I’ve said this many times before and I’ll say it again. You cannot build a thriving and sustainable nonprofit without taking care of yourself.

But it’s so much easier said than done, right?


This is exactly what the upcoming workshop is all about. How to get these three things.

In it, I will show you how can we break this cycle of workaholism without it becoming a burden for our organizations. Better yet, how can we create long term, sustainable, growing and impactful nonprofits AND find the balance we so desperately need.

I’ll bring this all to life with the story of an Executive Director I worked with who was struggling big time. I think you’ll see a lot of yourself in her story. Her organization was doing OK, but she hit a wall. She loved yoga, but it had been quite some time since she could find even an hour to take a class. She wanted so badly to spend more quality time with her husband and young children. But she also wanted her organization to knock it out of the park.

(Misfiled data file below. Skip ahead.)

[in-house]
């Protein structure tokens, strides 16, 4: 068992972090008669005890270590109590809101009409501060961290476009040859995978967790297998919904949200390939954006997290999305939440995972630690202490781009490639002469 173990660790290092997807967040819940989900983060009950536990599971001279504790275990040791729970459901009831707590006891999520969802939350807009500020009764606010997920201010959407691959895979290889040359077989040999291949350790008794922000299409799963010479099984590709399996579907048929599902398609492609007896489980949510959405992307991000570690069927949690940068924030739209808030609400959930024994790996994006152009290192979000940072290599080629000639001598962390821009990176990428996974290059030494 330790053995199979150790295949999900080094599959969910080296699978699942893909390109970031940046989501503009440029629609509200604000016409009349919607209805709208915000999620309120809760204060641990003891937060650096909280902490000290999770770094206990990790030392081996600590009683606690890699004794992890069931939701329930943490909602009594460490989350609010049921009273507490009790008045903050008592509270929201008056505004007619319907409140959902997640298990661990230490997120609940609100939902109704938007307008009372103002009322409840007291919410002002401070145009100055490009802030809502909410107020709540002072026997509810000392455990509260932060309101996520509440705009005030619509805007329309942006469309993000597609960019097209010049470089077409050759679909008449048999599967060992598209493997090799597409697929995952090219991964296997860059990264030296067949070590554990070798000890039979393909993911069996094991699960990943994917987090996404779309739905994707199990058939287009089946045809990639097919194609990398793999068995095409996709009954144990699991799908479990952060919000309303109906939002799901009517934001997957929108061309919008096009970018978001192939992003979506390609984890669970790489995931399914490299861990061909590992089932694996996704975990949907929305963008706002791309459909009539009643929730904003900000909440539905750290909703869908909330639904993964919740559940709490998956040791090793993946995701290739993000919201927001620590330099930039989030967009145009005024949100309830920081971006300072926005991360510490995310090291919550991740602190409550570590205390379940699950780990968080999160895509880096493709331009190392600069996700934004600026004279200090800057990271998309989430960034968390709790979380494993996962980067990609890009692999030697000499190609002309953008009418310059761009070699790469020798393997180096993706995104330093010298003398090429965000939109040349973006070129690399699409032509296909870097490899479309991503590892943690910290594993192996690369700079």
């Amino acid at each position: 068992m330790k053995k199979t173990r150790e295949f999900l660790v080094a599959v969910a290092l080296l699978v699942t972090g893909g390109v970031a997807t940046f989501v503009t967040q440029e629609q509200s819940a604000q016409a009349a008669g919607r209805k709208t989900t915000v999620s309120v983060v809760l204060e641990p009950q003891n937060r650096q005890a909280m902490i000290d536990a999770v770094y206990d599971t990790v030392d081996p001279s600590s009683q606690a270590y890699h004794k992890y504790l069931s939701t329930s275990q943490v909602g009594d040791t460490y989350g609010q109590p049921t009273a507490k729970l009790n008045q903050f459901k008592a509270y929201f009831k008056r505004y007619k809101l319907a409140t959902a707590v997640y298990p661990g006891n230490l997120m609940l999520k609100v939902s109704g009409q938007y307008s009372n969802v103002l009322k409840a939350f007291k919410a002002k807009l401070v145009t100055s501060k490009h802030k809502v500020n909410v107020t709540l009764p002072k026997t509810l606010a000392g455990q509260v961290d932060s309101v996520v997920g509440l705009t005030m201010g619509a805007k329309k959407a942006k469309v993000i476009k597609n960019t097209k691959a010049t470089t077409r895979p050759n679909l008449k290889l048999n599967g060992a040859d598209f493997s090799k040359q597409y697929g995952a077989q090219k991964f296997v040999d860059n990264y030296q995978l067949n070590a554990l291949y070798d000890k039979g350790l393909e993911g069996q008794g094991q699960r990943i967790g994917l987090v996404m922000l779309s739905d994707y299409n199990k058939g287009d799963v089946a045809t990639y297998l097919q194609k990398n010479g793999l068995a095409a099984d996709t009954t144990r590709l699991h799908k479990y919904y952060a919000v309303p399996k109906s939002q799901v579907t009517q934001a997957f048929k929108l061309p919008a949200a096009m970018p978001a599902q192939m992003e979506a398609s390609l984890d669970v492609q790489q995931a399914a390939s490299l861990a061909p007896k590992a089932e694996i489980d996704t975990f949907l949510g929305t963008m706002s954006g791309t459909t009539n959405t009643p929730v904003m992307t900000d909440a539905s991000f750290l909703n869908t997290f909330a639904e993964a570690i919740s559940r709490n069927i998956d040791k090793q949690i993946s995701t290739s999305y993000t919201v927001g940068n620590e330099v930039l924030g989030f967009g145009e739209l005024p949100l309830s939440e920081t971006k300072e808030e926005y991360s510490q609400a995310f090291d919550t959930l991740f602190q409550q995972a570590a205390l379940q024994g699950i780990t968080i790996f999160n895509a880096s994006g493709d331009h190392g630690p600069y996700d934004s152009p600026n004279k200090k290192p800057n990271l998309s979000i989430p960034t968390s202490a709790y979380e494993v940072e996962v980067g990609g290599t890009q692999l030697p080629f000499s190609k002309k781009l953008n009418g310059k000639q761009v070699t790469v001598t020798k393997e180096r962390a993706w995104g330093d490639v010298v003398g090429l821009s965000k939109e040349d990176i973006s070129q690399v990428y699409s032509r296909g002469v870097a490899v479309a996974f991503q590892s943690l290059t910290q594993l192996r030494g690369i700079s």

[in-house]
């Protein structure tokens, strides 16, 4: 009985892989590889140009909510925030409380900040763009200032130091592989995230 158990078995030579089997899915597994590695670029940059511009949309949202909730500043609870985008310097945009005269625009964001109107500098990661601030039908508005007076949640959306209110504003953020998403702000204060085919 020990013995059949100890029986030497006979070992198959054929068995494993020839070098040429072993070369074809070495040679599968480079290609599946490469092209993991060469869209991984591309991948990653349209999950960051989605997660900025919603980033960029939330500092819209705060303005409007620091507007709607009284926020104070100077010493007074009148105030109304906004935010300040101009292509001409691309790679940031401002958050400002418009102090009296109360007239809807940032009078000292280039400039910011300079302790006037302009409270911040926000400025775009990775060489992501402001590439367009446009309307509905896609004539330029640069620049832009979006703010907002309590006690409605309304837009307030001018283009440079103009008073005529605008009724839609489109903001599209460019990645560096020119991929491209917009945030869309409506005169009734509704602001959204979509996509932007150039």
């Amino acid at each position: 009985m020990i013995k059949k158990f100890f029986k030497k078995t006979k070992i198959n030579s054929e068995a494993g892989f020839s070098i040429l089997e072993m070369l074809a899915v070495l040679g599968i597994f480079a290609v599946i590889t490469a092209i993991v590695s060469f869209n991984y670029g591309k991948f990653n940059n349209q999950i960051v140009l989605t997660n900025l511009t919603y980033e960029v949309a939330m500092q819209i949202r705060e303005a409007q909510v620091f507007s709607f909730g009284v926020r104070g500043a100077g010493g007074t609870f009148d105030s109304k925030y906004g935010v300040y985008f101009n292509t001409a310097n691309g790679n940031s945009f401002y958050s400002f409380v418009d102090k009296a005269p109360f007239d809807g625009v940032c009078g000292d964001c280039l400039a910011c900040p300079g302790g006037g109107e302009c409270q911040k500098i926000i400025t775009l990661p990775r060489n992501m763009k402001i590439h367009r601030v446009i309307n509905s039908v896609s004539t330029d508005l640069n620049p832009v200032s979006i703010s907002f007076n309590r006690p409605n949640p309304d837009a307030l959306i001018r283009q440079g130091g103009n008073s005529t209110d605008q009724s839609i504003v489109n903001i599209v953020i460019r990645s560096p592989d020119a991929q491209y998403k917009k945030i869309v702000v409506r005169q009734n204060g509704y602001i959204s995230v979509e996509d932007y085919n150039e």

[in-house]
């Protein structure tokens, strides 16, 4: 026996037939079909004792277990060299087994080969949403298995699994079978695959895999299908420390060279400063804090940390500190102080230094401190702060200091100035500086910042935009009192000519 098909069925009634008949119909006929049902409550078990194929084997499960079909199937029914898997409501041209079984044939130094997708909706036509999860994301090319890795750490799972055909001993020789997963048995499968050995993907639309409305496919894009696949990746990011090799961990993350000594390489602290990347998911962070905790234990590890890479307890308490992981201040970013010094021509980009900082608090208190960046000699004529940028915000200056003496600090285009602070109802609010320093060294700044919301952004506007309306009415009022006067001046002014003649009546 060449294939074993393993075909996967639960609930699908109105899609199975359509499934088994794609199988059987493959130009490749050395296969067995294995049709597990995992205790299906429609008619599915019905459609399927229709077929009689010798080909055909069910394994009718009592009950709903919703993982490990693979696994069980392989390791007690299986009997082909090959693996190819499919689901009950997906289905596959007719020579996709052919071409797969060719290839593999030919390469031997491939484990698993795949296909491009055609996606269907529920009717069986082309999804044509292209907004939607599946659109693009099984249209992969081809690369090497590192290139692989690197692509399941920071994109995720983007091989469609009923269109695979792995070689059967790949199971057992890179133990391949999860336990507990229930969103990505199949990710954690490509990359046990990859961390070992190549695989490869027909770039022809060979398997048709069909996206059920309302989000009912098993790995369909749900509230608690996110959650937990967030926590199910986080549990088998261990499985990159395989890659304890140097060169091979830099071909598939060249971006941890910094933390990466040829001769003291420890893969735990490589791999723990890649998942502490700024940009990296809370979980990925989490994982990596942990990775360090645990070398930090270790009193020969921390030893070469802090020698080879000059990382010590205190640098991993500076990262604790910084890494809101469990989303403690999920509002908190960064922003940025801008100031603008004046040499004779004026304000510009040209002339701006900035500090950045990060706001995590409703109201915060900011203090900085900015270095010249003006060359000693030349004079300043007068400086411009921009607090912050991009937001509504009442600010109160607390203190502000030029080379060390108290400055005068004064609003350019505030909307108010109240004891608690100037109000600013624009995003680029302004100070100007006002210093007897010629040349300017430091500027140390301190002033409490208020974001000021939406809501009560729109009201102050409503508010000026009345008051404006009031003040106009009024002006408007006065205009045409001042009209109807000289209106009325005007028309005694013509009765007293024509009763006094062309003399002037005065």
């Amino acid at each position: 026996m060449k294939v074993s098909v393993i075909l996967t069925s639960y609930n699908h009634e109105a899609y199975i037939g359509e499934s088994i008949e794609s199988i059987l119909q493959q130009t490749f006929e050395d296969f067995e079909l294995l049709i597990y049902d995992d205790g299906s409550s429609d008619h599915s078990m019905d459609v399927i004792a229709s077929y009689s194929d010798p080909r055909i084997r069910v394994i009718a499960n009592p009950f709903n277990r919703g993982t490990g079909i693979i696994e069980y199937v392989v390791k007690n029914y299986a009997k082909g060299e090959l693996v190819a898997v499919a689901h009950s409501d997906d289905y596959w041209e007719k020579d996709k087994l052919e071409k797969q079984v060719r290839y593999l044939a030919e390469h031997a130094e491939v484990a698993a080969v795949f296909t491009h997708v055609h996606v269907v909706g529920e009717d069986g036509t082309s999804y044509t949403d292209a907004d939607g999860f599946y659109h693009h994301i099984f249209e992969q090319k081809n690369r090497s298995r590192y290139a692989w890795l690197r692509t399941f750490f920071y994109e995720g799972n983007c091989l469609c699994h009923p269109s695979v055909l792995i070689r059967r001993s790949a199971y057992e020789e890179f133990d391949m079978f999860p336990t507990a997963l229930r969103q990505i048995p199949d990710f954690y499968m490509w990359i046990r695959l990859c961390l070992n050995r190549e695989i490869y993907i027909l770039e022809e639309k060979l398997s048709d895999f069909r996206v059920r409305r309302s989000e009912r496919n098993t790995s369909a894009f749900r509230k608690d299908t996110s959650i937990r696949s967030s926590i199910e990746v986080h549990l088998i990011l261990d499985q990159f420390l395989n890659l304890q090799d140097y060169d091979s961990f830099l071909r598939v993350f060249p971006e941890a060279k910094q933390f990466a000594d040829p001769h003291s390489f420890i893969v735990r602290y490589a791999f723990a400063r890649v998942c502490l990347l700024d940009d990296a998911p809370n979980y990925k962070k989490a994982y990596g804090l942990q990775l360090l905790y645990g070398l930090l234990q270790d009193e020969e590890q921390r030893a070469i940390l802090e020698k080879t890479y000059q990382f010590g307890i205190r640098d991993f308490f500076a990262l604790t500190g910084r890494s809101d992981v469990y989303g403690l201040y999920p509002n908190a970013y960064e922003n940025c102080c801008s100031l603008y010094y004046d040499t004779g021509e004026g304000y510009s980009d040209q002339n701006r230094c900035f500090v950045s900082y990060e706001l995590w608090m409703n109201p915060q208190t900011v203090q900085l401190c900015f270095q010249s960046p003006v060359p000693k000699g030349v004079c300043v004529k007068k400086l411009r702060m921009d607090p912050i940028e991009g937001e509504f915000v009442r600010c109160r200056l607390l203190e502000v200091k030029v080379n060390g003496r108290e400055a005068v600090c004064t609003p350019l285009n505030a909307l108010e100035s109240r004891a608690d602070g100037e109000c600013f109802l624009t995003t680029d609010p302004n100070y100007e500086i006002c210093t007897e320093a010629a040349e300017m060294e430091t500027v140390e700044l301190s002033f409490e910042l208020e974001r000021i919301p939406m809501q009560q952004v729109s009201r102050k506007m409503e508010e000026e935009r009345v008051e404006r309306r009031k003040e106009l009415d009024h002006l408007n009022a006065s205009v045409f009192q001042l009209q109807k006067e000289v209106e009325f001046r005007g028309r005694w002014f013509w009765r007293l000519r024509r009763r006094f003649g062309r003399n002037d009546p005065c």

We began to work together and I got her to focus on a few specific things. What I like to call “big rocks”.

And then everything started to fall into place. Her organization has grown enormously – it has improved dramatically in its sustainability and impact. She’s spending way more quality time with her family, and she’s back to yoga classes 3 times a week.

I got chills when she told me that.

I’ll show you how her three big rocks totally apply to you. How a focus on these three priorities is the key to growing your organization without burning out. To getting the help you need. To loving your work. To building a growing, sustainable, and enormously impactful organization. To being the best nonprofit leader you can be.

These three big rocks are the key to breaking your addiction to your nonprofit in the healthiest way possible for you and the people you serve.

The mini-series begins on September 19th and I hope you’ll join me.